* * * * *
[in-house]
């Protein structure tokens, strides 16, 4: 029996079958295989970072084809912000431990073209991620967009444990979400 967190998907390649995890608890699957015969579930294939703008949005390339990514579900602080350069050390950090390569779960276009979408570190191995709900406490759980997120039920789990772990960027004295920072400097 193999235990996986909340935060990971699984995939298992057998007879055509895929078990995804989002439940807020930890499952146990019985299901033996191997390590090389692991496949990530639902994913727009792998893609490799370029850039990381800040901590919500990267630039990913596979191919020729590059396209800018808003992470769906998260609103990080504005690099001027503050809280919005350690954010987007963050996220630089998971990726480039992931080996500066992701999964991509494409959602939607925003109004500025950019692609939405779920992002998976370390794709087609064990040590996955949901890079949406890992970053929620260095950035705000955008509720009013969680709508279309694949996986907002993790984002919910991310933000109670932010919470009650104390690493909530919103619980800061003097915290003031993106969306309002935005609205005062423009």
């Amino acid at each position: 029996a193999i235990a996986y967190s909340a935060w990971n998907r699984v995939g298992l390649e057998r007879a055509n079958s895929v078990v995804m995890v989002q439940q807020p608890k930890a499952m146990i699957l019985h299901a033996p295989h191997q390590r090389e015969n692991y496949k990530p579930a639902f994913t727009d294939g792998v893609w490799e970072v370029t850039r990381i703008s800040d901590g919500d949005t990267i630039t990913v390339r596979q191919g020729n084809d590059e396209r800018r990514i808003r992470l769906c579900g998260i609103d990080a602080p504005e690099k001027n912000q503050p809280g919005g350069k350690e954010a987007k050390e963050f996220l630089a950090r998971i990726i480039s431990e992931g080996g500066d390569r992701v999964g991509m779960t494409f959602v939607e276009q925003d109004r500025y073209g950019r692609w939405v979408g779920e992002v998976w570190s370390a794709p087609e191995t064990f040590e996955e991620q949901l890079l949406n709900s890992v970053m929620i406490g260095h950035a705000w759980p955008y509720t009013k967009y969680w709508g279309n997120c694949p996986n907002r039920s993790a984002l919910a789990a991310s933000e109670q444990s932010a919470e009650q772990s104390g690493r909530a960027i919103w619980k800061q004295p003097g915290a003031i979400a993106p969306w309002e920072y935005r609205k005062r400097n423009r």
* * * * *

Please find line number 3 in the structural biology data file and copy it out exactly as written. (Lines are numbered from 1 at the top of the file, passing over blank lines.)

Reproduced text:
């Amino acid at each position: 029996a193999i235990a996986y967190s909340a935060w990971n998907r699984v995939g298992l390649e057998r007879a055509n079958s895929v078990v995804m995890v989002q439940q807020p608890k930890a499952m146990i699957l019985h299901a033996p295989h191997q390590r090389e015969n692991y496949k990530p579930a639902f994913t727009d294939g792998v893609w490799e970072v370029t850039r990381i703008s800040d901590g919500d949005t990267i630039t990913v390339r596979q191919g020729n084809d590059e396209r800018r990514i808003r992470l769906c579900g998260i609103d990080a602080p504005e690099k001027n912000q503050p809280g919005g350069k350690e954010a987007k050390e963050f996220l630089a950090r998971i990726i480039s431990e992931g080996g500066d390569r992701v999964g991509m779960t494409f959602v939607e276009q925003d109004r500025y073209g950019r692609w939405v979408g779920e992002v998976w570190s370390a794709p087609e191995t064990f040590e996955e991620q949901l890079l949406n709900s890992v970053m929620i406490g260095h950035a705000w759980p955008y509720t009013k967009y969680w709508g279309n997120c694949p996986n907002r039920s993790a984002l919910a789990a991310s933000e109670q444990s932010a919470e009650q772990s104390g690493r909530a960027i919103w619980k800061q004295p003097g915290a003031i979400a993106p969306w309002e920072y935005r609205k005062r400097n423009r």